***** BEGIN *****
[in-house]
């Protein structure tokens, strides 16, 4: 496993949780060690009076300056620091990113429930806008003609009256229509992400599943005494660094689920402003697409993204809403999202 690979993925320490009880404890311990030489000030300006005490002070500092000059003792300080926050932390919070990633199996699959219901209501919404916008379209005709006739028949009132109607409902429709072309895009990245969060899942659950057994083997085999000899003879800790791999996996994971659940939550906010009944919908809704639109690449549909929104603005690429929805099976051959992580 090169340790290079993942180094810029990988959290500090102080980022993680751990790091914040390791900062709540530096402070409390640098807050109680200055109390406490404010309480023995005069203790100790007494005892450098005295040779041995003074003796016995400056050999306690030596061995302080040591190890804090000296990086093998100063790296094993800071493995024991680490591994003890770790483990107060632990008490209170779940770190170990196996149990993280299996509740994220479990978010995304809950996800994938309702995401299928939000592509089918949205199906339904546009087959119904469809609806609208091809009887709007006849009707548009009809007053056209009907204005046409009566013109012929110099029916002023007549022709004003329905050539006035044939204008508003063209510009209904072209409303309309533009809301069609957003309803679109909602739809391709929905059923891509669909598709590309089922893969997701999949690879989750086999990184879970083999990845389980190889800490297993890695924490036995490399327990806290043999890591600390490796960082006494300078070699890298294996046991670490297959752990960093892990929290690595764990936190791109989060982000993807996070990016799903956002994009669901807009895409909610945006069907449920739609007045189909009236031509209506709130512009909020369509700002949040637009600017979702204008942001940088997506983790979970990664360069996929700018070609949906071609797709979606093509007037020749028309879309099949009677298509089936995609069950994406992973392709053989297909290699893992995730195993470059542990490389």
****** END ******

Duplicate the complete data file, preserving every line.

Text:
[in-house]
């Protein structure tokens, strides 16, 4: 496993949780060690009076300056620091990113429930806008003609009256229509992400599943005494660094689920402003697409993204809403999202 690979993925320490009880404890311990030489000030300006005490002070500092000059003792300080926050932390919070990633199996699959219901209501919404916008379209005709006739028949009132109607409902429709072309895009990245969060899942659950057994083997085999000899003879800790791999996996994971659940939550906010009944919908809704639109690449549909929104603005690429929805099976051959992580 090169340790290079993942180094810029990988959290500090102080980022993680751990790091914040390791900062709540530096402070409390640098807050109680200055109390406490404010309480023995005069203790100790007494005892450098005295040779041995003074003796016995400056050999306690030596061995302080040591190890804090000296990086093998100063790296094993800071493995024991680490591994003890770790483990107060632990008490209170779940770190170990196996149990993280299996509740994220479990978010995304809950996800994938309702995401299928939000592509089918949205199906339904546009087959119904469809609806609208091809009887709007006849009707548009009809007053056209009907204005046409009566013109012929110099029916002023007549022709004003329905050539006035044939204008508003063209510009209904072209409303309309533009809301069609957003309803679109909602739809391709929905059923891509669909598709590309089922893969997701999949690879989750086999990184879970083999990845389980190889800490297993890695924490036995490399327990806290043999890591600390490796960082006494300078070699890298294996046991670490297959752990960093892990929290690595764990936190791109989060982000993807996070990016799903956002994009669901807009895409909610945006069907449920739609007045189909009236031509209506709130512009909020369509700002949040637009600017979702204008942001940088997506983790979970990664360069996929700018070609949906071609797709979606093509007037020749028309879309099949009677298509089936995609069950994406992973392709053989297909290699893992995730195993470059542990490389």